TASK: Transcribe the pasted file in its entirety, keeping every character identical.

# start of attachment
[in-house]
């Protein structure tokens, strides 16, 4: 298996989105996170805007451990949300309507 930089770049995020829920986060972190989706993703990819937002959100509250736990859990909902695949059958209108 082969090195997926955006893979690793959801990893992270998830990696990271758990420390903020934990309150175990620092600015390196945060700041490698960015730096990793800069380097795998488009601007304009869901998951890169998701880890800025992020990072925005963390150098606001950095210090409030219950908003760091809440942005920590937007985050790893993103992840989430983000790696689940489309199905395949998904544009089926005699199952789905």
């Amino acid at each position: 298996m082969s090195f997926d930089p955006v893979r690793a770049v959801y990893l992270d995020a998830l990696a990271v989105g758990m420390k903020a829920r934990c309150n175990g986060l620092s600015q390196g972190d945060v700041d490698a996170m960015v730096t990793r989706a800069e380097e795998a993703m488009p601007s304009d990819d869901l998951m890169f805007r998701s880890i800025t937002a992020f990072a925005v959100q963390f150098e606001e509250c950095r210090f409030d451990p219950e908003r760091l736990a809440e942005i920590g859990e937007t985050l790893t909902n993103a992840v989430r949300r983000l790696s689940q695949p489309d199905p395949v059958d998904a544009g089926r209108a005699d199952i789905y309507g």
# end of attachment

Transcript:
[in-house]
């Protein structure tokens, strides 16, 4: 298996989105996170805007451990949300309507 930089770049995020829920986060972190989706993703990819937002959100509250736990859990909902695949059958209108 082969090195997926955006893979690793959801990893992270998830990696990271758990420390903020934990309150175990620092600015390196945060700041490698960015730096990793800069380097795998488009601007304009869901998951890169998701880890800025992020990072925005963390150098606001950095210090409030219950908003760091809440942005920590937007985050790893993103992840989430983000790696689940489309199905395949998904544009089926005699199952789905």
């Amino acid at each position: 298996m082969s090195f997926d930089p955006v893979r690793a770049v959801y990893l992270d995020a998830l990696a990271v989105g758990m420390k903020a829920r934990c309150n175990g986060l620092s600015q390196g972190d945060v700041d490698a996170m960015v730096t990793r989706a800069e380097e795998a993703m488009p601007s304009d990819d869901l998951m890169f805007r998701s880890i800025t937002a992020f990072a925005v959100q963390f150098e606001e509250c950095r210090f409030d451990p219950e908003r760091l736990a809440e942005i920590g859990e937007t985050l790893t909902n993103a992840v989430r949300r983000l790696s689940q695949p489309d199905p395949v059958d998904a544009g089926r209108a005699d199952i789905y309507g």